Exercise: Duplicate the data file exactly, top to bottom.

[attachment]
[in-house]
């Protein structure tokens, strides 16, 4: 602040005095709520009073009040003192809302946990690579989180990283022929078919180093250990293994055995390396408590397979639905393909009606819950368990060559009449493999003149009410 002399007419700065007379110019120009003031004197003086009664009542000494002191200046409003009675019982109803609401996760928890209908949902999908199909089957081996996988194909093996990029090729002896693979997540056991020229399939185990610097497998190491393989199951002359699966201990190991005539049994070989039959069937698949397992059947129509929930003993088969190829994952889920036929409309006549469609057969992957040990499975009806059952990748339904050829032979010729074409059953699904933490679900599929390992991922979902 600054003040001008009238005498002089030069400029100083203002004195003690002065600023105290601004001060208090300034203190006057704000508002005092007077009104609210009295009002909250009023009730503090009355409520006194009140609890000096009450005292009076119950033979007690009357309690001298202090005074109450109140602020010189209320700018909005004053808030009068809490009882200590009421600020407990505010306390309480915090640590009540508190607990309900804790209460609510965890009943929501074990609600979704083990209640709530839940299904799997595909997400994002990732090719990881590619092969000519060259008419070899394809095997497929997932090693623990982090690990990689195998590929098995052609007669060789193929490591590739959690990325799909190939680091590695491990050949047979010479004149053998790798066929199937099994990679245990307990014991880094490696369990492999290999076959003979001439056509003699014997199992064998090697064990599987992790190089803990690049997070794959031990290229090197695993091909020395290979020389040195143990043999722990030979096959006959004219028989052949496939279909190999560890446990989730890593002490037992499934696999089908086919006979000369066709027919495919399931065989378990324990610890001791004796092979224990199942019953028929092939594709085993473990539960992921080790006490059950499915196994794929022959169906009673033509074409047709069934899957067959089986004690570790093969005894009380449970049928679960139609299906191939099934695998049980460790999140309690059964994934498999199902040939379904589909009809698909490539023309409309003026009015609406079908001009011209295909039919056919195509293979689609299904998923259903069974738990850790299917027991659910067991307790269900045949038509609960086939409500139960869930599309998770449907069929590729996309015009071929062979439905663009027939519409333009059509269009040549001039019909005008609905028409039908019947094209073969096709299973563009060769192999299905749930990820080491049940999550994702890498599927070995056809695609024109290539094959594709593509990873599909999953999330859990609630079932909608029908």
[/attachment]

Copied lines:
[in-house]
């Protein structure tokens, strides 16, 4: 602040005095709520009073009040003192809302946990690579989180990283022929078919180093250990293994055995390396408590397979639905393909009606819950368990060559009449493999003149009410 002399007419700065007379110019120009003031004197003086009664009542000494002191200046409003009675019982109803609401996760928890209908949902999908199909089957081996996988194909093996990029090729002896693979997540056991020229399939185990610097497998190491393989199951002359699966201990190991005539049994070989039959069937698949397992059947129509929930003993088969190829994952889920036929409309006549469609057969992957040990499975009806059952990748339904050829032979010729074409059953699904933490679900599929390992991922979902 600054003040001008009238005498002089030069400029100083203002004195003690002065600023105290601004001060208090300034203190006057704000508002005092007077009104609210009295009002909250009023009730503090009355409520006194009140609890000096009450005292009076119950033979007690009357309690001298202090005074109450109140602020010189209320700018909005004053808030009068809490009882200590009421600020407990505010306390309480915090640590009540508190607990309900804790209460609510965890009943929501074990609600979704083990209640709530839940299904799997595909997400994002990732090719990881590619092969000519060259008419070899394809095997497929997932090693623990982090690990990689195998590929098995052609007669060789193929490591590739959690990325799909190939680091590695491990050949047979010479004149053998790798066929199937099994990679245990307990014991880094490696369990492999290999076959003979001439056509003699014997199992064998090697064990599987992790190089803990690049997070794959031990290229090197695993091909020395290979020389040195143990043999722990030979096959006959004219028989052949496939279909190999560890446990989730890593002490037992499934696999089908086919006979000369066709027919495919399931065989378990324990610890001791004796092979224990199942019953028929092939594709085993473990539960992921080790006490059950499915196994794929022959169906009673033509074409047709069934899957067959089986004690570790093969005894009380449970049928679960139609299906191939099934695998049980460790999140309690059964994934498999199902040939379904589909009809698909490539023309409309003026009015609406079908001009011209295909039919056919195509293979689609299904998923259903069974738990850790299917027991659910067991307790269900045949038509609960086939409500139960869930599309998770449907069929590729996309015009071929062979439905663009027939519409333009059509269009040549001039019909005008609905028409039908019947094209073969096709299973563009060769192999299905749930990820080491049940999550994702890498599927070995056809695609024109290539094959594709593509990873599909999953999330859990609630079932909608029908």